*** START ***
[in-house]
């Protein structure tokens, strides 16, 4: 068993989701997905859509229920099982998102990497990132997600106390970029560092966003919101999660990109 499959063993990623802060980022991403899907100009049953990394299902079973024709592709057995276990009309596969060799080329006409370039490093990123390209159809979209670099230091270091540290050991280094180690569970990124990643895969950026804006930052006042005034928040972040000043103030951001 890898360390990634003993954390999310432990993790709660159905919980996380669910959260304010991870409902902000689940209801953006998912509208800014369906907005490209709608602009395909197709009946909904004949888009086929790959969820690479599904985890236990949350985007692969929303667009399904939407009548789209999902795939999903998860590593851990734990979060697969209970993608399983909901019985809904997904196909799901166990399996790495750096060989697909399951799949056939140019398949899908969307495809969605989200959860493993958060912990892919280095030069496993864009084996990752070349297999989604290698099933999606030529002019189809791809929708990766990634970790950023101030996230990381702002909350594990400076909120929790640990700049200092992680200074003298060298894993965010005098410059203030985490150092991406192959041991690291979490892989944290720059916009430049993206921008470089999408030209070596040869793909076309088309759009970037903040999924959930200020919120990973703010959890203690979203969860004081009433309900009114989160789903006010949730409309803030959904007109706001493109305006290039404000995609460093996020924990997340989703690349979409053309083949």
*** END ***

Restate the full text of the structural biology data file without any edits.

[in-house]
């Protein structure tokens, strides 16, 4: 068993989701997905859509229920099982998102990497990132997600106390970029560092966003919101999660990109 499959063993990623802060980022991403899907100009049953990394299902079973024709592709057995276990009309596969060799080329006409370039490093990123390209159809979209670099230091270091540290050991280094180690569970990124990643895969950026804006930052006042005034928040972040000043103030951001 890898360390990634003993954390999310432990993790709660159905919980996380669910959260304010991870409902902000689940209801953006998912509208800014369906907005490209709608602009395909197709009946909904004949888009086929790959969820690479599904985890236990949350985007692969929303667009399904939407009548789209999902795939999903998860590593851990734990979060697969209970993608399983909901019985809904997904196909799901166990399996790495750096060989697909399951799949056939140019398949899908969307495809969605989200959860493993958060912990892919280095030069496993864009084996990752070349297999989604290698099933999606030529002019189809791809929708990766990634970790950023101030996230990381702002909350594990400076909120929790640990700049200092992680200074003298060298894993965010005098410059203030985490150092991406192959041991690291979490892989944290720059916009430049993206921008470089999408030209070596040869793909076309088309759009970037903040999924959930200020919120990973703010959890203690979203969860004081009433309900009114989160789903006010949730409309803030959904007109706001493109305006290039404000995609460093996020924990997340989703690349979409053309083949």